The city of Iğdır is located between Kars and Ağrı. Despite the fact that it has three strategically important neighbours, the border gate to Armenia is closed and there is no direct access to Iran, therefore this situation diminishes economic possibilities.
About 70% percent of Mount Ararat's area lies within Iğdır's borders, however the investments for developing tourism in Mt. Ararat is paid to Ağrı Municipality.
|Iğdır centrum population|
- Servet Çetin, a Turkish national football team player of Azerbaijani descent
- Şahin Yakut, a Turkish kickboxer and MMA Fighter
- Avetis Aharonian, Armenian politician
- Drastamat Kanayan, an Armenian military commander
Twin towns — Sister cities
Iğdır is twinned with:
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- Sinclair, Thomas A. Eastern Turkey: An Architectural and Archaeological Survey, Volume 1. London: Pindar Press, 1987, p. 406-409.
- (Russian) Свод статистических данных о населении Закавказского края, извлечённых из посемейных списков 1886 года. Tiflis, 1893.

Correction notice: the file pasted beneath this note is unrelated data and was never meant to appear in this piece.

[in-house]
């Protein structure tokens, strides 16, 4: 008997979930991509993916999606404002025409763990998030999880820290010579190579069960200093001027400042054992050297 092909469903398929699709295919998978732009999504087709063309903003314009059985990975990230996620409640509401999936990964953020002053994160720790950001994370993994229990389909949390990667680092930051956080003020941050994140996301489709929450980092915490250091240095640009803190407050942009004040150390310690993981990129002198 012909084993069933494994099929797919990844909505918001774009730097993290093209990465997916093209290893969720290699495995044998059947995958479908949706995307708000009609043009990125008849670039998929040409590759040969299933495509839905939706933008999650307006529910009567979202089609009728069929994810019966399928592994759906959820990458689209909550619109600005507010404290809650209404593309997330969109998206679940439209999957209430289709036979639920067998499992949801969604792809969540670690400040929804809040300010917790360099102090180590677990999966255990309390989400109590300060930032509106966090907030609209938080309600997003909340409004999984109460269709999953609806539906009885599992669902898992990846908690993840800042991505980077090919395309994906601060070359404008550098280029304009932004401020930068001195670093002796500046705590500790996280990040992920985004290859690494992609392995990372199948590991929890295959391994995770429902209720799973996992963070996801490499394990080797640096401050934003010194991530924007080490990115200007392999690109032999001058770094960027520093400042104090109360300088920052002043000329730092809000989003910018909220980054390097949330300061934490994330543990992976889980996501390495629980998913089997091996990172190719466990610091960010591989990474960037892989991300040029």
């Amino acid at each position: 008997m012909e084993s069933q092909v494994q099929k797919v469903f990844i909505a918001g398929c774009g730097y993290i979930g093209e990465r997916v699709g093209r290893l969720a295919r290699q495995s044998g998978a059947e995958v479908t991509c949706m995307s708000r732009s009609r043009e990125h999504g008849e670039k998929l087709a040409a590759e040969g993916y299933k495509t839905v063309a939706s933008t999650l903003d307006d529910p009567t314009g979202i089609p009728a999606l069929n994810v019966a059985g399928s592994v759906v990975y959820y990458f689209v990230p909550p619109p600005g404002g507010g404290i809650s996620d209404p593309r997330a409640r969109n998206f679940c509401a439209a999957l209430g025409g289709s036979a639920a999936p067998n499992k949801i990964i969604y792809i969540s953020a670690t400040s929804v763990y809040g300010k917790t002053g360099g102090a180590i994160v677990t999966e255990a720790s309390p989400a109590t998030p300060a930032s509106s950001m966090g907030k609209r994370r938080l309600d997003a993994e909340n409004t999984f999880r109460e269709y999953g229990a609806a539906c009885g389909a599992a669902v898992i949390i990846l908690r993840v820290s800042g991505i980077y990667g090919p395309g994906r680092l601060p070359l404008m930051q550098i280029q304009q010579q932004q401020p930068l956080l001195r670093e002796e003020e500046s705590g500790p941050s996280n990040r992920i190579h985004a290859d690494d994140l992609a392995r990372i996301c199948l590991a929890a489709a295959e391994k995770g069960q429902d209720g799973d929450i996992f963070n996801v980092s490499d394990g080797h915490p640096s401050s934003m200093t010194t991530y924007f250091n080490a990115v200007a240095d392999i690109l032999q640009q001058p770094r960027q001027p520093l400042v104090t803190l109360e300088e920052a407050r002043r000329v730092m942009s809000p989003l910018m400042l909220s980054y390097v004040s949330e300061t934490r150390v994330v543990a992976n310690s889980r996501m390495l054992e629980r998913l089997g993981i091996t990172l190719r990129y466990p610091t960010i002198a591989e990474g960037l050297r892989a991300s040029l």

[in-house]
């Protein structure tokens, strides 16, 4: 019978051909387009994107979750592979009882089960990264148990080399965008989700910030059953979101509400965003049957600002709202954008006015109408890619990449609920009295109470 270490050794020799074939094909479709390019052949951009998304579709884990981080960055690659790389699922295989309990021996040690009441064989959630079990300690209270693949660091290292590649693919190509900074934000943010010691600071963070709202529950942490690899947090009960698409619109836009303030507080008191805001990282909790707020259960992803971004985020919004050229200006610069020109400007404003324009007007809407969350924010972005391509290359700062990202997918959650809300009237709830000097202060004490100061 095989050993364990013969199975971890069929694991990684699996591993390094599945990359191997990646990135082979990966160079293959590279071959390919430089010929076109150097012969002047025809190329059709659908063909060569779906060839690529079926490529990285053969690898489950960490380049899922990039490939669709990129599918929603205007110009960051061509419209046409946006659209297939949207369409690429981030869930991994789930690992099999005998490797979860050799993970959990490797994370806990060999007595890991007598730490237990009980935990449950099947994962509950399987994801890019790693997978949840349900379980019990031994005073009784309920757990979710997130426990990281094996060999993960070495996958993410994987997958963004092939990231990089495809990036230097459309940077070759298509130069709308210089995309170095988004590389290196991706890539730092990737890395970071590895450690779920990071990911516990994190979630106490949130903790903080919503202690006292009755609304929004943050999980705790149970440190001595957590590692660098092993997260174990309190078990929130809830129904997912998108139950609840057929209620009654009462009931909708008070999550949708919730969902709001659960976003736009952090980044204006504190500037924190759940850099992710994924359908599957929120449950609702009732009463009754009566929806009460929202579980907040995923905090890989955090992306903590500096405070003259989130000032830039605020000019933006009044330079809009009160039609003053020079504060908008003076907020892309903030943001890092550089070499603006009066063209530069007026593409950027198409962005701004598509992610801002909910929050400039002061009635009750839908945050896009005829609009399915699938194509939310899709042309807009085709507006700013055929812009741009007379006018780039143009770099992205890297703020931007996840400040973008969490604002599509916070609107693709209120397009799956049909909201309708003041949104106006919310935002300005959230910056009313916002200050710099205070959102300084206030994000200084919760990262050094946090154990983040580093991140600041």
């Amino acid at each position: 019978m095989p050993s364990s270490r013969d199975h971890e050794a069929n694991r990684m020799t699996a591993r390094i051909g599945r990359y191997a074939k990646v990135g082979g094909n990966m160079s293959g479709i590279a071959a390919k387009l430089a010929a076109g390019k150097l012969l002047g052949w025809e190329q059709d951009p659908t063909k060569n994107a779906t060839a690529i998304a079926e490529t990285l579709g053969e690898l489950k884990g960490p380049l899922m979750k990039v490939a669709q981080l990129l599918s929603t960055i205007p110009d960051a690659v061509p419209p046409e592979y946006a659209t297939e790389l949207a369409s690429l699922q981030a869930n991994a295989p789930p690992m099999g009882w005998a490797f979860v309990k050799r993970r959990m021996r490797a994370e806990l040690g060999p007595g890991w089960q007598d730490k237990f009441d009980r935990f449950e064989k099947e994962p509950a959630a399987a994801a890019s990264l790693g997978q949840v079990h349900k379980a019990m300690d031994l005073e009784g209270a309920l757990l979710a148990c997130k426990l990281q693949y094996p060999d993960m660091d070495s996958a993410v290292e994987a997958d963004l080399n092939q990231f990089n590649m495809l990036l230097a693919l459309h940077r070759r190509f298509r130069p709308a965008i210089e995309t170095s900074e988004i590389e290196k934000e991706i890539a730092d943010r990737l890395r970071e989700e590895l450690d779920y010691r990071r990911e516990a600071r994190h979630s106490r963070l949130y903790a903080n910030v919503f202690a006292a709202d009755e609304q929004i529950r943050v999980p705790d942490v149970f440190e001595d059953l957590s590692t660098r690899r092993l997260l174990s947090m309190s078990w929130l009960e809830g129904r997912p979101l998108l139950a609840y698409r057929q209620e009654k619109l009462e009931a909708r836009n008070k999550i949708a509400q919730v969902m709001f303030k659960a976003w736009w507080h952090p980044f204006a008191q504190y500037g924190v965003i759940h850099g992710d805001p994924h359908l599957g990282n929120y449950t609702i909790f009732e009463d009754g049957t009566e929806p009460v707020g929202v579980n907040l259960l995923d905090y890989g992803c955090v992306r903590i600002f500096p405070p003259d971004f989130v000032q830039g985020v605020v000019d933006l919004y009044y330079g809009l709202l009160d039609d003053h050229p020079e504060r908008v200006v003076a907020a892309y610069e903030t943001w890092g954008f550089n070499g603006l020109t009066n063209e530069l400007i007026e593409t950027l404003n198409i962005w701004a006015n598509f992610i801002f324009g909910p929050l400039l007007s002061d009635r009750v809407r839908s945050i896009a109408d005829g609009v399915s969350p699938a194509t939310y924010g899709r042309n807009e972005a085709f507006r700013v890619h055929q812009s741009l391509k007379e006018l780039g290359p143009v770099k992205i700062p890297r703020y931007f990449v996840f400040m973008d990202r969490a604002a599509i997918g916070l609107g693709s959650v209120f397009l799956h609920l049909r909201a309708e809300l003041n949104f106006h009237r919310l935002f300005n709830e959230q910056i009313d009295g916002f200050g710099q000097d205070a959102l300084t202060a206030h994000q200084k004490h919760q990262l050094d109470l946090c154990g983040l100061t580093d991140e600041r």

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- Hovannisian, Richard G. (1996). The Republic of Armenia, Vol. IV: Between Crescent and Sickle, Partition and Sovietization. Berkeley: University of California Press. pp. 249–250, 284. ISBN 0-520-08804-2.
- (Turkish) Genelkurmay Askerî Tarih ve Stratejik Etüt Başkanlığı Yayınları, Türk İstiklâl Harbi IIIncü Cilt: Doğu Cephesi (1919-1921). Ankara: Genelkurmay Basım Evi, 1995, p. 221.
- British Documents on Foreign Affairs--Reports and Papers from the Foreign Office Confidential Print: From the First to the Second World War. The Soviet Union, 1917-1939, Volume 4, p. 388.
- Caravansarai of Zor. VirtualAni.org.
- "Igdir Genocide Monument and Museum."
- (German) "The Perpetrators Memorialize Themselves: Turks Erect a Memorial for the Victims of Armenian attacks." Süddeutsche Zeitung, December 1, 1999, p. 10.
- Hofmann, Tessa. "Armenians in Turkey: A Critical Assessment of the situation of the Armenian Minority in the Turkish Republic." Forum of Armenian Associations in Europe. October 2002, p. 32.
- "Sürmeli Çukurda Iğdır", Ziya Zakir Acar, 2002
- Her Yönüyle Iğdır", Ziya Zakir Acar, 2004
- (Russian) Первая всеобщая перепись населения Российской Империи, 1897 г. (Erivanskaya Guberniya), N. A. Troynitskii, Saint Petersburg, 1904, p. 144.
- "Azerbaijanis Flock to Turkish Town". Institute for War and Peace Reporting. Institute for War and Peace Reporting. 9 November 2007.
A majority of Igdir’s 60,000 inhabitants are now Azerbaijani.
- Population policy in Turkey, Erhard Franz,page 293
- (Turkish) Yilmaer, Esat. Sevilen valiyle ‘savaş’ MHP'ye kaybettirmiş." Hürriyet. August 5, 2002.